During the first phase of the operation, the Fiji RED CROSS distributed jerry cans and water purification tablets provided by AusAid as an in-kind donation. It also provided a water purification unit for the supply of water to Labasa hospital. However, the public water supply in Labasa town was restored relatively quickly. It was therefore decided to focus water and sanitation activities for the second phase on the repair and rehabilitation of rural water supplies and sanitation infrastructure. Cyclone damage to village water supplies ranged from broken or washed away pipes, and damage to tanks and tap stands, to contamination of catchment areas or traditional shallow wells.

Following a detailed survey of priority project sites, and tendering for materials, work commenced in 26 locations. All projects were completed by the end of June. Systems have been repaired where possible, but in some cases there was a need to upgrade or replace them entirely. Further details can be found in the attached annex.

In addition to the projects carried out with support from the Federation, the Fiji RED CROSS secured bilateral funding from various donors to install water tanks in primary and secondary schools across the affected region. (see annex 3 and 4 for details).

Reconstruction and recovery

Objective: promote the repair & recovery of damaged schools and community infrastructure.

High winds caused extensive damage to the physical structure of the education sector in northern and eastern Fiji. According to the Ministry of Education, a total of 107 schools were affected. Damage ranged from small sections of roofing iron being blown away to whole classroom blocks being completely levelled to the ground. Following discussions it was agreed to focus on the repair of schools whose roofs were damaged or blown away entirely. This would allow students to resume classes as soon as possible, and life to get back to normal for parents, teachers and students alike.

After detailed work plans had been established, tendering for repairs was completed, and work commenced in a total of 16 schools (see annex for details). All activities were completed by the end of June.

National Society Capacity Building

Small office repairs have been carried out in the Fiji Red Cross Labasa branch building, and some basic equipment (computer, fax etc) was installed to facilitate the operation. One vehicle was made available to Savusavu branch to support the relief operation. A small HF radio network consisting of three base stations and mobile units is currently being installed to facilitate more reliable communication during any future disasters.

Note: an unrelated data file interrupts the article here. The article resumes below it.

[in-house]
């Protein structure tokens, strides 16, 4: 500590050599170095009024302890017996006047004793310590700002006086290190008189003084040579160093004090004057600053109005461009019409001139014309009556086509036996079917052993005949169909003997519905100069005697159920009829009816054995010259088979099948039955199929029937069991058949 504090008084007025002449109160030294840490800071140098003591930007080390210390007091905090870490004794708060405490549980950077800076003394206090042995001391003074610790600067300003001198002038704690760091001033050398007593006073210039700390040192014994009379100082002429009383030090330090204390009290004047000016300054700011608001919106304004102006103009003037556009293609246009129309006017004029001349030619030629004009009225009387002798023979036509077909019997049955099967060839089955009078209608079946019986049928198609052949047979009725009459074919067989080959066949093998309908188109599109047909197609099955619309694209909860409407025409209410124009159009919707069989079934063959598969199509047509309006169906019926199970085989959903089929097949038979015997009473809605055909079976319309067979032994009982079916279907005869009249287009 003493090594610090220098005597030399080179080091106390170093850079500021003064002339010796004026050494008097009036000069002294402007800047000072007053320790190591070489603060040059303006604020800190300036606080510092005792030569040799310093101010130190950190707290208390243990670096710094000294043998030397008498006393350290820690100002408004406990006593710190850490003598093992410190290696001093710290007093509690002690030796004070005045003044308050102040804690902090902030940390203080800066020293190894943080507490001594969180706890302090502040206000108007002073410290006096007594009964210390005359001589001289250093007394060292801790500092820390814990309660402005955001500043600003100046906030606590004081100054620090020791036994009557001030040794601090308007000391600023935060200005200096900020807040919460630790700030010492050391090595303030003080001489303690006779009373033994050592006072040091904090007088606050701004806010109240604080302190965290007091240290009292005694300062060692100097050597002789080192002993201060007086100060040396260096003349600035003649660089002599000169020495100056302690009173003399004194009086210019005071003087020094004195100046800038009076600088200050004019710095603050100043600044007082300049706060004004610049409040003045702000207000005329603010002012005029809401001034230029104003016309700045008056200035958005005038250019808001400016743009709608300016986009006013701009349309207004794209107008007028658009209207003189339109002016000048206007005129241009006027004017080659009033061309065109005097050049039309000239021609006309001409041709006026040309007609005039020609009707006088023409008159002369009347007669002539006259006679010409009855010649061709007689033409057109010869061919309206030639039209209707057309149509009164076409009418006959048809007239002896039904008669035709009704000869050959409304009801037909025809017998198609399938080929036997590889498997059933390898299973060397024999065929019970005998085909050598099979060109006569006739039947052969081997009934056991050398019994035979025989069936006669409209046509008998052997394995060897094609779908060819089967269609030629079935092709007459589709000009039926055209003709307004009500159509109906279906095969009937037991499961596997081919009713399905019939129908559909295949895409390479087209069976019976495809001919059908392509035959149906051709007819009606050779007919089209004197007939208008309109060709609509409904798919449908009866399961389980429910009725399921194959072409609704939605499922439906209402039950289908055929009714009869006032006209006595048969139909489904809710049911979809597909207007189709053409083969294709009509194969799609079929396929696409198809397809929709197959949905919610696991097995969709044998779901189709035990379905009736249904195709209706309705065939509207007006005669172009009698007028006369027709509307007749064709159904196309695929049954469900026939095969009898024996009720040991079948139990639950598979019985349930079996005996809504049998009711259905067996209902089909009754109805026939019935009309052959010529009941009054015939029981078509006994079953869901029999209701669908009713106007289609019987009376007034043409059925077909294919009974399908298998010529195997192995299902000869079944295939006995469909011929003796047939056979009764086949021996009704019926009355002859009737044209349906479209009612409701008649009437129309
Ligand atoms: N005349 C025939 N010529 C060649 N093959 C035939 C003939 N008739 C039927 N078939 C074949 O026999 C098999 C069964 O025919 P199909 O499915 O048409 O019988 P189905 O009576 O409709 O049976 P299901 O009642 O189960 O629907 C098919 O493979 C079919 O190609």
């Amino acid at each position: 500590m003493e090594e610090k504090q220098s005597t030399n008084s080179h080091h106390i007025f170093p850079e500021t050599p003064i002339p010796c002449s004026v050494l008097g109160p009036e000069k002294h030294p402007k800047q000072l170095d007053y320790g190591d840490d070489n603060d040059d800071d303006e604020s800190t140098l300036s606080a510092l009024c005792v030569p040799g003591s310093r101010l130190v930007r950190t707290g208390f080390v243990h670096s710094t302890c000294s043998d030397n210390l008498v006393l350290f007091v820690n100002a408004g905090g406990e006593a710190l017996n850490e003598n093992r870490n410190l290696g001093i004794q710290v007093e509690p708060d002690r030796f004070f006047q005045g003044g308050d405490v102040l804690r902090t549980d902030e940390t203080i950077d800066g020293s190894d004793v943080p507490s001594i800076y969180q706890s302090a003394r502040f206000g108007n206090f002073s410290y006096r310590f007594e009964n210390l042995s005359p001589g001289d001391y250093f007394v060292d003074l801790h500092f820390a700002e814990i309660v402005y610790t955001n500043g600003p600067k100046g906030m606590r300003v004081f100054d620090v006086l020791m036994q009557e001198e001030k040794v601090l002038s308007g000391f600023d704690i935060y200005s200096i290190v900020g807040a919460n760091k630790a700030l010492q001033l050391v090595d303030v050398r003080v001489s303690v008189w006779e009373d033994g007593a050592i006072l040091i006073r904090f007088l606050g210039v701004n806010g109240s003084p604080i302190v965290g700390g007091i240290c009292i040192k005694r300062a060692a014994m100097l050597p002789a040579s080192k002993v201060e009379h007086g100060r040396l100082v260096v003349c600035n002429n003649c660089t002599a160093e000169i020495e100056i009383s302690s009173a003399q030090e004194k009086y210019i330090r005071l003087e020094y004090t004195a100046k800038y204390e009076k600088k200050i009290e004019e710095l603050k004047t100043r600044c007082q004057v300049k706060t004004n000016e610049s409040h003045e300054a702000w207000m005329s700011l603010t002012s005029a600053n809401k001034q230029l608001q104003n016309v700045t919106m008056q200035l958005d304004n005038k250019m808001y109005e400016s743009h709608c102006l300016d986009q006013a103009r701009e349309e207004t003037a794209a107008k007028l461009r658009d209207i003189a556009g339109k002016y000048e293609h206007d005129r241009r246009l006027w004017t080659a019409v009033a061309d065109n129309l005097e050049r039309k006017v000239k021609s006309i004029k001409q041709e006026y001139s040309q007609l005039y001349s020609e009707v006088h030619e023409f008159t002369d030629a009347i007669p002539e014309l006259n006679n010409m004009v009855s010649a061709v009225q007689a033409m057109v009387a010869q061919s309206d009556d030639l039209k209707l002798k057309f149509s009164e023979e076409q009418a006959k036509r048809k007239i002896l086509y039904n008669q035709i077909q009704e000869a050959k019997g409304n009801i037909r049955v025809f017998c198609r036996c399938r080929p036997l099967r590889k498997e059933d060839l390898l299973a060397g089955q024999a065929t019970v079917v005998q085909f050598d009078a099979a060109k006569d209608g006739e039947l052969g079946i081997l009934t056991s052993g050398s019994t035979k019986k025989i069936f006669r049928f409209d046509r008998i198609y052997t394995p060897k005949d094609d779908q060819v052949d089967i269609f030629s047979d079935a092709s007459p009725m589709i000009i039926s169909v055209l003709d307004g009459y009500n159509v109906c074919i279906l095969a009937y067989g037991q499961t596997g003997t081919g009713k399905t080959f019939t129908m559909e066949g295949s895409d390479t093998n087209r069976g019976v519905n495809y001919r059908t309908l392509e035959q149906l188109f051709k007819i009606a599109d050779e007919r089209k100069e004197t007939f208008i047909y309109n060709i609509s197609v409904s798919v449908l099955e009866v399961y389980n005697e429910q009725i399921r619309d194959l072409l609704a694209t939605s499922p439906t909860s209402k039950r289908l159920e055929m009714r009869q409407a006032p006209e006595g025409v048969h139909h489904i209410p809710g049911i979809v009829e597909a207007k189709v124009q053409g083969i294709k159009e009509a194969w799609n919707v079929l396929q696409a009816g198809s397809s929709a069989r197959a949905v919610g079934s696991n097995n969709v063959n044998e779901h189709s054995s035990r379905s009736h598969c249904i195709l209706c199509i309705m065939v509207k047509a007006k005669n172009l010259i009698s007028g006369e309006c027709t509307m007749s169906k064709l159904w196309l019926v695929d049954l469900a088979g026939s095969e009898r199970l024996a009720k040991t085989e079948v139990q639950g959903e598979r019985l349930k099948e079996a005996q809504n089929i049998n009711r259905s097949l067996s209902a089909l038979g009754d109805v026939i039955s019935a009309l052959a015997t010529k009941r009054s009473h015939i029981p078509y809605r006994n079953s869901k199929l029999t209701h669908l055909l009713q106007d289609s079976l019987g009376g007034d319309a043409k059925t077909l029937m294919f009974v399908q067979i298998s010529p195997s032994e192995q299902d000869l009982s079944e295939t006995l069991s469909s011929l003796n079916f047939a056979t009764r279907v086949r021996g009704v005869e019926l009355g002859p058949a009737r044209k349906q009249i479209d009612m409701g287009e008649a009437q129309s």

Two one day workshops were carried out at branch level in order to capture lessons learned from the first phase of the operation, and to provide input to future training and capacity building initiatives. A follow-up training workshop was organized at the national level, focusing on emergency management procedures. One branch board member attended a regional disaster management training course held by the Federation in Korea.

Federation Delegation

During the first phase of the operation an information delegate on loan from the New Zealand Red Cross supported the initial information and assessment efforts for one week. The Australian Red Cross provided a relief delegate to support the Fiji Red Cross in the distribution of in-kind relief items donated bilaterally by AusAID.

For the second recovery phase two delegates joined the regional delegation to provide technical support to the ongoing operation: a relief delegate provided by New Zealand Red Cross, and a water and sanitation delegate provided by the Australian Red Cross.

Advocacy/Public Information

The Fiji Red Cross has maintained a high profile throughout the period, and is generally seen as the leading humanitarian organisation providing response to the cyclone. It has featured regularly in the local media, and produced its own full-colour reports on the first phase. A number of donor visits took place during the operation, which provided good opportunities to further enhance awareness and visibility.

Outstanding needs

The appeal has met with an encouraging response, and most of the needs identified in the appeal have been met. Donors wishing to support this operation are encouraged to consider making a contribution towards the Disaster Relief Emergency Fund (DREF).

For further information please contact:

  • Fiji Red Cross Society, Alison Cupit (Director General), phone: + 67 9 331 4133, fax: + 67 9 330 3818, email: or
  • Regional Delegation, Leon Prop (Head of Delegation), phone: + 67 9 331 1855, fax; + 67 9 331 1406, email:
  • Regional Department Eunhee Cho, Regional Officer Pacific, phone: + 41 22 7304392; fax: + 41 22 733 03 95; email:

All International Federation assistance seeks to adhere to the Code of Conduct and is committed to the Humanitarian Charter and Minimum Standards in Disaster Response (SPHERE Project) in delivering assistance to the most vulnerable.

For support to or for further information concerning Federation programmes or operations in this or other countries, please access the Federation website at